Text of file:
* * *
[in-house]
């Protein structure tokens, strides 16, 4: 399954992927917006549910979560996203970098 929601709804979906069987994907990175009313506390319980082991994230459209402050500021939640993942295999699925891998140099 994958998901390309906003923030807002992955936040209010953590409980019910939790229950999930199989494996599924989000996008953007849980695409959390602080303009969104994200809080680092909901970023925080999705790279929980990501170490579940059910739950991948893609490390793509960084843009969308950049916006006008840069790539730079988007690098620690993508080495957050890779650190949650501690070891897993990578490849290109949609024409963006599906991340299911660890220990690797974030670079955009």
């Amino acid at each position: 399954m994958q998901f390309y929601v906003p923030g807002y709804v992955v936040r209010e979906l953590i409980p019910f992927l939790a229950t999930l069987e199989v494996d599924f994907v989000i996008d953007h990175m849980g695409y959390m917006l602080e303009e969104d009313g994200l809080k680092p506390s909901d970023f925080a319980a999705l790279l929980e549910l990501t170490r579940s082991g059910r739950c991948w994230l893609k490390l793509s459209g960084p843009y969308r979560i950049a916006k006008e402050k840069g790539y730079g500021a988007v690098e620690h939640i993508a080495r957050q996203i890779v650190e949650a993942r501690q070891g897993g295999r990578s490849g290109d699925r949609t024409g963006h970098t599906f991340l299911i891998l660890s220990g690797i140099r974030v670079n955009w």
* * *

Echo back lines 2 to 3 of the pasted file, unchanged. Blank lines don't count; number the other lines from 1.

């Protein structure tokens, strides 16, 4: 399954992927917006549910979560996203970098 929601709804979906069987994907990175009313506390319980082991994230459209402050500021939640993942295999699925891998140099 994958998901390309906003923030807002992955936040209010953590409980019910939790229950999930199989494996599924989000996008953007849980695409959390602080303009969104994200809080680092909901970023925080999705790279929980990501170490579940059910739950991948893609490390793509960084843009969308950049916006006008840069790539730079988007690098620690993508080495957050890779650190949650501690070891897993990578490849290109949609024409963006599906991340299911660890220990690797974030670079955009």
């Amino acid at each position: 399954m994958q998901f390309y929601v906003p923030g807002y709804v992955v936040r209010e979906l953590i409980p019910f992927l939790a229950t999930l069987e199989v494996d599924f994907v989000i996008d953007h990175m849980g695409y959390m917006l602080e303009e969104d009313g994200l809080k680092p506390s909901d970023f925080a319980a999705l790279l929980e549910l990501t170490r579940s082991g059910r739950c991948w994230l893609k490390l793509s459209g960084p843009y969308r979560i950049a916006k006008e402050k840069g790539y730079g500021a988007v690098e620690h939640i993508a080495r957050q996203i890779v650190e949650a993942r501690q070891g897993g295999r990578s490849g290109d699925r949609t024409g963006h970098t599906f991340l299911i891998l660890s220990g690797i140099r974030v670079n955009w």